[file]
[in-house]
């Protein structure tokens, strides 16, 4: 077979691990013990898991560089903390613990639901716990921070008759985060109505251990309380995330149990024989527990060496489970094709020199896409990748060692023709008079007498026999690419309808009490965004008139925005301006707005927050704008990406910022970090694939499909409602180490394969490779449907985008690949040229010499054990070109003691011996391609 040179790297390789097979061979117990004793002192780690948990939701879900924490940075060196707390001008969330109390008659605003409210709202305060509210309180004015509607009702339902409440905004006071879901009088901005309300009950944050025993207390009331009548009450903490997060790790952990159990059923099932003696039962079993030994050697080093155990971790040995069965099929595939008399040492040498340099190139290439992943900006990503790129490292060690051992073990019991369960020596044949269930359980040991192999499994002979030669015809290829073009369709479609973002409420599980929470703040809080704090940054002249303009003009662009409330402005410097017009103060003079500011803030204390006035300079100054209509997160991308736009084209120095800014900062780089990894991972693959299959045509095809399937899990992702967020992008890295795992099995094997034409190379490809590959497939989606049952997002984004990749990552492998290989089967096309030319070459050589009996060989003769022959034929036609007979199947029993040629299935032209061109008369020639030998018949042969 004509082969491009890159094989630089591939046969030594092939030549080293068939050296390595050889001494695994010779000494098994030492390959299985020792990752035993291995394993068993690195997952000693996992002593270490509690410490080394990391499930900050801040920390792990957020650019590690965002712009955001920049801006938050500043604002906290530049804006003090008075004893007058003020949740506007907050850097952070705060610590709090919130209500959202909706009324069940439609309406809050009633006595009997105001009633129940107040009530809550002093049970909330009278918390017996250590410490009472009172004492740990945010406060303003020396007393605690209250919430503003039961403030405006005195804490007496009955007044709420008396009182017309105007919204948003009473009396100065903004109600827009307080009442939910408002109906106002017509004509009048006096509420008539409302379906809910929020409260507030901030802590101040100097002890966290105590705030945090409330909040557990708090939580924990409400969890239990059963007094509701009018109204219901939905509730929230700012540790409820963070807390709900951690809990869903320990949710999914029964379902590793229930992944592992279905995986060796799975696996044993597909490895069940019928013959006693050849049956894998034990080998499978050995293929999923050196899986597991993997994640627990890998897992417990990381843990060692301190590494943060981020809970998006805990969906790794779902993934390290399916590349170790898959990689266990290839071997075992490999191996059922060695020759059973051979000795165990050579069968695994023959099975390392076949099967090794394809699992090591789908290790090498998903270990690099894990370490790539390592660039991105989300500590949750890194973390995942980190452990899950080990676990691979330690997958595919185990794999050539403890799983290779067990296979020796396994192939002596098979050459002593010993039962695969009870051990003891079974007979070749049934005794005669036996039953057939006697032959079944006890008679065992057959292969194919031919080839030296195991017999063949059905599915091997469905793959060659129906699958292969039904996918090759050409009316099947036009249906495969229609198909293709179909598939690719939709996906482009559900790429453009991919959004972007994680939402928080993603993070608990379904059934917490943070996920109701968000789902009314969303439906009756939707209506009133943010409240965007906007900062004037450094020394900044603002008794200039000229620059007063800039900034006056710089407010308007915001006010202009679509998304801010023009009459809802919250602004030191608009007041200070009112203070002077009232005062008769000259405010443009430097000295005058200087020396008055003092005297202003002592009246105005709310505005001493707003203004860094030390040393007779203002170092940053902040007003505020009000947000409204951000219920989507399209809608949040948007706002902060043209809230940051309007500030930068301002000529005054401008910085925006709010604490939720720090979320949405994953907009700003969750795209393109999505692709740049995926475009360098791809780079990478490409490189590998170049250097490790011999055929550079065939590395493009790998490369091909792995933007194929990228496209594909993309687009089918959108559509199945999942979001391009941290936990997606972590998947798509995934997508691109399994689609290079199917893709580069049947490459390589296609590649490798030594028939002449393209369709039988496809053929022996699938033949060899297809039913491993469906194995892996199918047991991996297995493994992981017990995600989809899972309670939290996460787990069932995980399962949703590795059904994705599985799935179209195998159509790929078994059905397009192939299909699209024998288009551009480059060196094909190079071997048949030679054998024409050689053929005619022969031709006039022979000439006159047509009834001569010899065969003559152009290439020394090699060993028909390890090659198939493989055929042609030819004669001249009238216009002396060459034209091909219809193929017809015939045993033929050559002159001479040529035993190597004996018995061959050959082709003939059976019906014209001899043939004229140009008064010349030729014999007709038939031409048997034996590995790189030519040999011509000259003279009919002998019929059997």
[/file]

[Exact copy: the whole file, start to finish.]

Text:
[in-house]
């Protein structure tokens, strides 16, 4: 077979691990013990898991560089903390613990639901716990921070008759985060109505251990309380995330149990024989527990060496489970094709020199896409990748060692023709008079007498026999690419309808009490965004008139925005301006707005927050704008990406910022970090694939499909409602180490394969490779449907985008690949040229010499054990070109003691011996391609 040179790297390789097979061979117990004793002192780690948990939701879900924490940075060196707390001008969330109390008659605003409210709202305060509210309180004015509607009702339902409440905004006071879901009088901005309300009950944050025993207390009331009548009450903490997060790790952990159990059923099932003696039962079993030994050697080093155990971790040995069965099929595939008399040492040498340099190139290439992943900006990503790129490292060690051992073990019991369960020596044949269930359980040991192999499994002979030669015809290829073009369709479609973002409420599980929470703040809080704090940054002249303009003009662009409330402005410097017009103060003079500011803030204390006035300079100054209509997160991308736009084209120095800014900062780089990894991972693959299959045509095809399937899990992702967020992008890295795992099995094997034409190379490809590959497939989606049952997002984004990749990552492998290989089967096309030319070459050589009996060989003769022959034929036609007979199947029993040629299935032209061109008369020639030998018949042969 004509082969491009890159094989630089591939046969030594092939030549080293068939050296390595050889001494695994010779000494098994030492390959299985020792990752035993291995394993068993690195997952000693996992002593270490509690410490080394990391499930900050801040920390792990957020650019590690965002712009955001920049801006938050500043604002906290530049804006003090008075004893007058003020949740506007907050850097952070705060610590709090919130209500959202909706009324069940439609309406809050009633006595009997105001009633129940107040009530809550002093049970909330009278918390017996250590410490009472009172004492740990945010406060303003020396007393605690209250919430503003039961403030405006005195804490007496009955007044709420008396009182017309105007919204948003009473009396100065903004109600827009307080009442939910408002109906106002017509004509009048006096509420008539409302379906809910929020409260507030901030802590101040100097002890966290105590705030945090409330909040557990708090939580924990409400969890239990059963007094509701009018109204219901939905509730929230700012540790409820963070807390709900951690809990869903320990949710999914029964379902590793229930992944592992279905995986060796799975696996044993597909490895069940019928013959006693050849049956894998034990080998499978050995293929999923050196899986597991993997994640627990890998897992417990990381843990060692301190590494943060981020809970998006805990969906790794779902993934390290399916590349170790898959990689266990290839071997075992490999191996059922060695020759059973051979000795165990050579069968695994023959099975390392076949099967090794394809699992090591789908290790090498998903270990690099894990370490790539390592660039991105989300500590949750890194973390995942980190452990899950080990676990691979330690997958595919185990794999050539403890799983290779067990296979020796396994192939002596098979050459002593010993039962695969009870051990003891079974007979070749049934005794005669036996039953057939006697032959079944006890008679065992057959292969194919031919080839030296195991017999063949059905599915091997469905793959060659129906699958292969039904996918090759050409009316099947036009249906495969229609198909293709179909598939690719939709996906482009559900790429453009991919959004972007994680939402928080993603993070608990379904059934917490943070996920109701968000789902009314969303439906009756939707209506009133943010409240965007906007900062004037450094020394900044603002008794200039000229620059007063800039900034006056710089407010308007915001006010202009679509998304801010023009009459809802919250602004030191608009007041200070009112203070002077009232005062008769000259405010443009430097000295005058200087020396008055003092005297202003002592009246105005709310505005001493707003203004860094030390040393007779203002170092940053902040007003505020009000947000409204951000219920989507399209809608949040948007706002902060043209809230940051309007500030930068301002000529005054401008910085925006709010604490939720720090979320949405994953907009700003969750795209393109999505692709740049995926475009360098791809780079990478490409490189590998170049250097490790011999055929550079065939590395493009790998490369091909792995933007194929990228496209594909993309687009089918959108559509199945999942979001391009941290936990997606972590998947798509995934997508691109399994689609290079199917893709580069049947490459390589296609590649490798030594028939002449393209369709039988496809053929022996699938033949060899297809039913491993469906194995892996199918047991991996297995493994992981017990995600989809899972309670939290996460787990069932995980399962949703590795059904994705599985799935179209195998159509790929078994059905397009192939299909699209024998288009551009480059060196094909190079071997048949030679054998024409050689053929005619022969031709006039022979000439006159047509009834001569010899065969003559152009290439020394090699060993028909390890090659198939493989055929042609030819004669001249009238216009002396060459034209091909219809193929017809015939045993033929050559002159001479040529035993190597004996018995061959050959082709003939059976019906014209001899043939004229140009008064010349030729014999007709038939031409048997034996590995790189030519040999011509000259003279009919002998019929059997």